Founded in Italy in 1943 by Chiara Lubich, the Focolare, also known as the Work of Mary, is an ecclesial movement that promotes the ideals of unity and universal brotherhood. Since 1977, a number of Bishops who desired to live out the spirituality of communion promoted by Focolare, have gathered together as the Bishop Friends of the Movement. The Bishop Friends regular meetings at international and regional levels.

In his address to the Bishops, Pope Francis called to mind the theme of their current meeting: “The Eucharist, Mystery of Communion.” He said, “the charism of unity proper to the Work of Mary is strongly anchored in the Eucharist, which gives it its Christian and ecclesial character.” It is the work of the Bishop to gather the community “around the Eucharist, around the double table of the Word and of the Bread of Life.” This, the Pope said, “is our service, and it is a fundamental one.”

Pope Francis said, “the Bishop is the principle of unity in the Church, but this does not take place without the Eucharist: the Bishop does not gather the people around his own person or his own ideas, but around Christ present in His Word and in the Sacrament of His Body and Blood.” When the Bishop is conformed to Christ, “nourished with faith in Christ the living Bread,” he is “is urged on by his love to give his life for the brothers and sisters, to go out, to go to meet those who are marginalized and despised.”

The Holy Father had special words of greeting for those Bishops present who had come from “the blood-soaked lands” of Iraq, Syria, and Ukraine. “In the suffering you have lived with your people,” he said, “you experience the strength that comes from the Eucharistic Jesus, the strength of going forward united in faith and hope.” He assured the Bishops the Church is united to them in the daily celebration of the Mass.

Concluding his address, Pope Francis encouraged the Bishops to carry on their “commitment in favour of the ecumenical journey and inter-religious dialogue” and thanked them for the contributions they make “to a greater communion between the various ecclesial movements.”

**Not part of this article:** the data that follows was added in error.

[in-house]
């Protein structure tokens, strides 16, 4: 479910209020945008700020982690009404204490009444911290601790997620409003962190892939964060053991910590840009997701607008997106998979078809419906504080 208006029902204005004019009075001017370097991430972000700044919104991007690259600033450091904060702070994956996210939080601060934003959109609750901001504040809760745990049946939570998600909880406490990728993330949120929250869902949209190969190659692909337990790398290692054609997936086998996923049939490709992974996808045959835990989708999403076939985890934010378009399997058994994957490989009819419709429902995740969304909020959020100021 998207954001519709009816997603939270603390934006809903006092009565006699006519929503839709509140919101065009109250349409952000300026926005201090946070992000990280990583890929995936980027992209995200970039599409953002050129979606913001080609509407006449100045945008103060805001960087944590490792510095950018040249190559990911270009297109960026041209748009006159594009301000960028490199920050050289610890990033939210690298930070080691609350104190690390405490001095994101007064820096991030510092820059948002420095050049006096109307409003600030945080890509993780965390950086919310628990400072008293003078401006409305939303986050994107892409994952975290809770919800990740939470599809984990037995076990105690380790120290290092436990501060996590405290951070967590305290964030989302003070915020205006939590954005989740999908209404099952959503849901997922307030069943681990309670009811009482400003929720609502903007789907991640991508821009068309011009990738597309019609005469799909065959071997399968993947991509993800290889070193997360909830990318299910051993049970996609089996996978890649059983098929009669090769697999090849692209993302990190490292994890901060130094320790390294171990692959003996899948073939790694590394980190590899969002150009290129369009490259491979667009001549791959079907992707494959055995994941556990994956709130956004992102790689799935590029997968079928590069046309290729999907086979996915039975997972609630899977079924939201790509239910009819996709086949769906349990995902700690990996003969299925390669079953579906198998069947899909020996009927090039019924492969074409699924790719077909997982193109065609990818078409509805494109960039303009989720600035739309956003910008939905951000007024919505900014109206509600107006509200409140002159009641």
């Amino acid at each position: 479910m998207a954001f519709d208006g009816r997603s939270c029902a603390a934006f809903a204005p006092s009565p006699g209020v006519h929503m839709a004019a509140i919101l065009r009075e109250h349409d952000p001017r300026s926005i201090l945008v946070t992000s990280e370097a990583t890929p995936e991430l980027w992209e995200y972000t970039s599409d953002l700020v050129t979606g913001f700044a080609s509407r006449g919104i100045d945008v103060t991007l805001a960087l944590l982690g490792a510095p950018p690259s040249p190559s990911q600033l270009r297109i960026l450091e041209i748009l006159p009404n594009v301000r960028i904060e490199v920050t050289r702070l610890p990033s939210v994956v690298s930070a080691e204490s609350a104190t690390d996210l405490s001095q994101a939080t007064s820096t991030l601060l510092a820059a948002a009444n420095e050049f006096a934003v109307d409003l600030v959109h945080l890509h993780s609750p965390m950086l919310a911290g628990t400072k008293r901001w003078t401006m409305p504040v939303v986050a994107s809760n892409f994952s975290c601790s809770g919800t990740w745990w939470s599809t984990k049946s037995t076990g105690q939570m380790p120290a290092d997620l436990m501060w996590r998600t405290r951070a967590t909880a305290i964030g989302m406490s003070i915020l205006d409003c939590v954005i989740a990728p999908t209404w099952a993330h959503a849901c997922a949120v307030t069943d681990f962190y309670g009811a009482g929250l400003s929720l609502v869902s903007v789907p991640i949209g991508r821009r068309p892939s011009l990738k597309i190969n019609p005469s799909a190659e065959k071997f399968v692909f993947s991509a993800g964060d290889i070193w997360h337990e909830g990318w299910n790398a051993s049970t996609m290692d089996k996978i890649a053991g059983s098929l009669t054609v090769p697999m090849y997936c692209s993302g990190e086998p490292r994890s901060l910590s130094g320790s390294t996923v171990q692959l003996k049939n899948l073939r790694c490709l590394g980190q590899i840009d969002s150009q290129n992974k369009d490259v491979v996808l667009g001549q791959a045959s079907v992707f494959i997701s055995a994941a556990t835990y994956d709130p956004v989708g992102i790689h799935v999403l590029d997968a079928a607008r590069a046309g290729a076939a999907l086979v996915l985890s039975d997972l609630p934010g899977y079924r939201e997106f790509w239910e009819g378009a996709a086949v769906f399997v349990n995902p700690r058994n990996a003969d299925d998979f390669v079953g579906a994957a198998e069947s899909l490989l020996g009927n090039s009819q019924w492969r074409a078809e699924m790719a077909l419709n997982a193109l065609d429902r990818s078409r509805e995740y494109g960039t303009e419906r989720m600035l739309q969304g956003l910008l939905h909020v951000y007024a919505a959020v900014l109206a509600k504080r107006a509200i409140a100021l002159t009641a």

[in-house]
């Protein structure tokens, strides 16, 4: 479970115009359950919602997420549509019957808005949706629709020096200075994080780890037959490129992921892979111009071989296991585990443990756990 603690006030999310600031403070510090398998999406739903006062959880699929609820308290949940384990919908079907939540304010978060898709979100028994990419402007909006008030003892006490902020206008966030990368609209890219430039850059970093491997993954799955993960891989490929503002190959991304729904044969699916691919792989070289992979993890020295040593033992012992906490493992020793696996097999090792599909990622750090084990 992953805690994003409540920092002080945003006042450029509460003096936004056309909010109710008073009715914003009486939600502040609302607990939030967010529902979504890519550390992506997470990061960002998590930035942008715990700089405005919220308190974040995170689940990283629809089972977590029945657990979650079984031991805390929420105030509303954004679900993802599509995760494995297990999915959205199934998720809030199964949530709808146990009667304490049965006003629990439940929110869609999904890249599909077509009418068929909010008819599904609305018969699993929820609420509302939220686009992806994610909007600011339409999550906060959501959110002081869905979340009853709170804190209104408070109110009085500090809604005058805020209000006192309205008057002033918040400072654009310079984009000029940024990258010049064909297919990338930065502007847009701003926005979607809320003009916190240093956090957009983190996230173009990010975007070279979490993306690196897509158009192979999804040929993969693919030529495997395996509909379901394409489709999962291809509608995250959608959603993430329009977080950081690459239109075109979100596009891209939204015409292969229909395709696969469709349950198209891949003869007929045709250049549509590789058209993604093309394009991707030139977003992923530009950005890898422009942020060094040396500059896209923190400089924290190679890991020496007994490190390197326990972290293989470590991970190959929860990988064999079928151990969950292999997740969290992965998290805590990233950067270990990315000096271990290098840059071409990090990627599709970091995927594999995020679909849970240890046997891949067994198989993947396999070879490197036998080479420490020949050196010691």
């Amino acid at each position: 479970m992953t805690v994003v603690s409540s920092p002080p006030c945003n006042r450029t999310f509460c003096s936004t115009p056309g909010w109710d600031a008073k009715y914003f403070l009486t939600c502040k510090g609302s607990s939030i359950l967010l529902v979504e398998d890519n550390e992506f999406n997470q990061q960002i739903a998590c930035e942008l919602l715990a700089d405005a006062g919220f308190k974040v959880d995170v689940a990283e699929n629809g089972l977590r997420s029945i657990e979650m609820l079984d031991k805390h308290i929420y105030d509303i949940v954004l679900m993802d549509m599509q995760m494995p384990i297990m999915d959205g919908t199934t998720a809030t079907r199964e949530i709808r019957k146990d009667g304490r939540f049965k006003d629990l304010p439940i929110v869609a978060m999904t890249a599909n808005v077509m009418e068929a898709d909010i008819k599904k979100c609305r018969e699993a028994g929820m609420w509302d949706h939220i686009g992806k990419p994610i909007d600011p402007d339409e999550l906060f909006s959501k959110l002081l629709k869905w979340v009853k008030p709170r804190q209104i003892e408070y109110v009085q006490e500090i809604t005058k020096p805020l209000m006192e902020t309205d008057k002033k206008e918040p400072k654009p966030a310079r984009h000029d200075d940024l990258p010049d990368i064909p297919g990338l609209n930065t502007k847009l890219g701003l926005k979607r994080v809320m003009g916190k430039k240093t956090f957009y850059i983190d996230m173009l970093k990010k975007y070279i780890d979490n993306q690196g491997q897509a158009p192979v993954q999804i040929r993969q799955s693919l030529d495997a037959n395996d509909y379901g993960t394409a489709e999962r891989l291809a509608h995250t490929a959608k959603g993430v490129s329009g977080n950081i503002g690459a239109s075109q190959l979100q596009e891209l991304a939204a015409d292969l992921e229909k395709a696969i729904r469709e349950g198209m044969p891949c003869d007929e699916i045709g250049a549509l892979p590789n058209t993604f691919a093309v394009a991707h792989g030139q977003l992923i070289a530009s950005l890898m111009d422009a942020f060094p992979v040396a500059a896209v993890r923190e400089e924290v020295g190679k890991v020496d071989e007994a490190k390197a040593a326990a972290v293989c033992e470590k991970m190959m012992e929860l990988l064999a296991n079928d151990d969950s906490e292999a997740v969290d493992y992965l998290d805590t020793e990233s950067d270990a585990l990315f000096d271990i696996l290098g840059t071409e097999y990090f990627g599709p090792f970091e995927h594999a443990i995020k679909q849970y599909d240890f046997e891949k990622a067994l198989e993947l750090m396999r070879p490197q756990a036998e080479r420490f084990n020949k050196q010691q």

Below please find the full text of the Pope’s address to the Bishop Friends of the Focolare Movement:

Dear brothers,

I welcome you, and I thank Cardinal Kovithavanij for his introduction. And I thank the President and Co-President of the Focolare Movement for their presence.

You have brought together in Rome the friendship with this Movement and an interest in the “spirituality of communion.” In particular, in these days your reflection has centred on the theme of “The Eucharist, Mystery of Communion.”

In effect, the charism of unity proper to the Work of Mary is strongly anchored in the Eucharist, which gives it its Christian and ecclesial character. Without the Eucharist, unity would lose its divine pole of attraction, and would be reduced to simply human, psychological, sociological feeling and dynamic. Instead, the Eucharist guarantees that at the centre there is Christ, and there is His Spirit, the Holy Spirit, to move our steps and our initiatives of encounter and of communion.

The Apostle Paul writes: “Because the loaf of bread is one, we, though many, are one body, for we all partake of the one loaf” (1 Cor 10:17). As Bishops, we gather the communities around the Eucharist, the double table of the Word and of the Bread of Life. This is our service, and it is fundamental. The Bishop is the principle of unity in the Church, but this does not take place without the Eucharist: the Bishop does not gather the people around his own person or his own ideas, but around Christ present in His Word and in the Sacrament of His Body and Blood. And in the school of Jesus, the Good Shepherd made Himself the Lamb sacrificed and risen, the Bishop gathers the sheep entrusted to him with the offering of his life, himself taking on a form of Eucharistic existence. And so the Bishop, conformed to Christ, becomes a living Gospel, becomes Bread broken for the life of many with his preaching and his witness. He who is nourished with faith in Christ the living Bread is urged on by his love to give his life for the brothers and sisters, to go out, to go to meet those who are marginalized and despised.